Through Galleries of Sound | Ann Whittaker

 San Miguel de Allende, Guanajuato, October 2017

San Miguel de Allende, Guanajuato, October 2017

El día  El árbol  |  The day The tree

Octavio Paz was a lucky find for me. I wanted to learn Spanish, and so, of course, my favorite way to first encounter a language is through its poetry. I was already a bit in love with Pablo Neruda (because who isn’t) and his Aquí Vivimos (This Is Where We Live), but I wanted something next––who comes after Pablo Neruda? I was lucky. I took a risk and went to my local bookstore and looked through the poetry shelves. My eyes stopped at Octavio Paz, The Collected Poems 1957-1987. 

I skimmed enough to know that I was smitten, but stopped myself from diving in too quickly before I could meet with my brother. I knew I needed to hear Octavio Paz before I read Octavio Paz. My brother could read it aloud for me in his lyrical Spanish. We sat on his front porch, motorcycles driving by with their rumbling mufflers now and again as he slowly read for me, “Al confín/yesca/del espacio calcinado/la ascensión amarilla/del arbor…”

El presente es perpetuo  |  The present is motionless

I had stepped into a gallery of sound that I never wanted to exit. I wanted to explore every syllable, every meter, every cadence.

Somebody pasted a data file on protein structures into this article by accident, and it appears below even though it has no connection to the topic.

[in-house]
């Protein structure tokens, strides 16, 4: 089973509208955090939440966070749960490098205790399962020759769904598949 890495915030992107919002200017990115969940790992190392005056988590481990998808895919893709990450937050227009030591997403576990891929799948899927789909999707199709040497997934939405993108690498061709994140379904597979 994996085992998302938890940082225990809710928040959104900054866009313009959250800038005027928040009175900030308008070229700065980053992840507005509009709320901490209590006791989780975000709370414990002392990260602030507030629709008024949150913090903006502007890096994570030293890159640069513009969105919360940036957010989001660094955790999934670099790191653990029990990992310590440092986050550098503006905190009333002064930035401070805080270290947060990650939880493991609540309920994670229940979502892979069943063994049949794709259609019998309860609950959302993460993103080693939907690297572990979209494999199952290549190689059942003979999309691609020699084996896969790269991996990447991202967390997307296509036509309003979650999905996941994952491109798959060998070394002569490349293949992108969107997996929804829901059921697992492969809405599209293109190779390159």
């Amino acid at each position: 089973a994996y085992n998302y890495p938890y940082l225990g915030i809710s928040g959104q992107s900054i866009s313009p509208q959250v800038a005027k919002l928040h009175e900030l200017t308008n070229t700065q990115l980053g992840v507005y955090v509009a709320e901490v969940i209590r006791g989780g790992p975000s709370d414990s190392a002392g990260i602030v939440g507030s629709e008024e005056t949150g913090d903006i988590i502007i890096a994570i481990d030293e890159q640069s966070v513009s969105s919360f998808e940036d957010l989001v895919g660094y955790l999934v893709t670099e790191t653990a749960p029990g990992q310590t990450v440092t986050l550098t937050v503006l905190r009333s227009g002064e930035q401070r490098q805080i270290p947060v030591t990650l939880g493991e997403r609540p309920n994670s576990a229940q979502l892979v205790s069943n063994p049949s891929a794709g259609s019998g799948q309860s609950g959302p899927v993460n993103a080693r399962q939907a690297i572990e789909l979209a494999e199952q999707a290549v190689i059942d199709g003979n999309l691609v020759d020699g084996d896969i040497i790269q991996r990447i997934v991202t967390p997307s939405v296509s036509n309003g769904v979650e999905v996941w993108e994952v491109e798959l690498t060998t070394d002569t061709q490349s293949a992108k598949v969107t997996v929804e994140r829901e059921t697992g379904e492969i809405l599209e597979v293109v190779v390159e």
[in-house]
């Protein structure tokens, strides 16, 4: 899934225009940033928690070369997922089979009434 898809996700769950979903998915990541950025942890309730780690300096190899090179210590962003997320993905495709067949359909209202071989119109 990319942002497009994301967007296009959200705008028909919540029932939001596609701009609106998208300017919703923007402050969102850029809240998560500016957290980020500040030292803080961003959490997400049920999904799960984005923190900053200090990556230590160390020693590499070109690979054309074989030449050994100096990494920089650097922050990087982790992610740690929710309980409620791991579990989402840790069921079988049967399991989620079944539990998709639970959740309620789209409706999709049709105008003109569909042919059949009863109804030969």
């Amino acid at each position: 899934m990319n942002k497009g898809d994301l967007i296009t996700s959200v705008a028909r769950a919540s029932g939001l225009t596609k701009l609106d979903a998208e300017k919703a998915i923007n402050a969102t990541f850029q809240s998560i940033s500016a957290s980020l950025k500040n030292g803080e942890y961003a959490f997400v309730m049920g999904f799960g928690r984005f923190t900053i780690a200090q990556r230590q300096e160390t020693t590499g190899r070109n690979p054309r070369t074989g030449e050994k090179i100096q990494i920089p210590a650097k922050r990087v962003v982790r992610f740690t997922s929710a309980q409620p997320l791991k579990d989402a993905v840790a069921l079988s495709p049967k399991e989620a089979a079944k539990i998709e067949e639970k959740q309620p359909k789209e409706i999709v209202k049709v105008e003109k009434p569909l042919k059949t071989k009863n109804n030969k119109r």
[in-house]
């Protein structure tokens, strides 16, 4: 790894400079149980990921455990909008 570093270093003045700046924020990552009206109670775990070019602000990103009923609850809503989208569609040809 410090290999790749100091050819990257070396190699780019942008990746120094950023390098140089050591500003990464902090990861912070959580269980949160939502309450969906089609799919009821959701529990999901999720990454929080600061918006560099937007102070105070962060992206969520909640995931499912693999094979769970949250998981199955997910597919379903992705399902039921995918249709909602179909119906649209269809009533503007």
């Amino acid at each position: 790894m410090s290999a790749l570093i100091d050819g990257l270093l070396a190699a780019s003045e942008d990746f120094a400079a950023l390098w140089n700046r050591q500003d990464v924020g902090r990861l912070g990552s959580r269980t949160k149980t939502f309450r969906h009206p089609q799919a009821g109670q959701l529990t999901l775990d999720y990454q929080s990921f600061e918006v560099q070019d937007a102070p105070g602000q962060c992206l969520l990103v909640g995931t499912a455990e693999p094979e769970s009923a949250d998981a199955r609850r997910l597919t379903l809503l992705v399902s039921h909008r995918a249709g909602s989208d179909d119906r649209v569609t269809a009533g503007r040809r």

It was no surprise to me that this man had so much impact, so much vision, so much passion for humanity and justice––and so he brought beauty to this broken world that he new politically, personally, socially, academically, and poetically. 

El trueno anda por el llano / el cielo esconde todos sus pájaros
Thunder crosses the plain / the sky hides all its birds

Linguists will tell you that language is a product of its geography–land and words and sounds are intimately related, weaving a musical and cultural tapestry distinct and ever-evolving. Slowly, a geography changes as rivers carve canyons and wind erodes mountains. Gradually, a language adapts to inventions, the constant flow of human migration, and relationships from person to person. Octavio Paz used a poetic language to explore the geography of many lives.

Poetry is an exploration of the human condition and the rhythms and patterns we are drawn to. Octavio Paz showed me that this is so–he opened up galleries of sound, curated words and rhythms that gave my human experience a simultaneous expansiveness and intimacy. 

 San Miguel de Allende, Guanajuato, October 2017

San Miguel de Allende, Guanajuato, October 2017

 Las Trancas, Guanajuato, October 2017

Las Trancas, Guanajuato, October 2017

I travel my way through galleries of sound,
I flow among echoing presences,
I cross transparencies as though I were blind,
a reflection erases me, I'm born in another,
oh forest of pillars that are enchanted,
through arches of light I travel into
the corridors of a diaphanous fall

voy entre galerías de sonidos,
fluyo entre las presencias resonantes,

voy por la transparencias como un ciego,
un refeljo me borra, nazco en otro,
oh bosque de pilares encantados,
bajo los arcos de la luz penetro
los corredores de un otoño diáfano

 

Piedra de Sol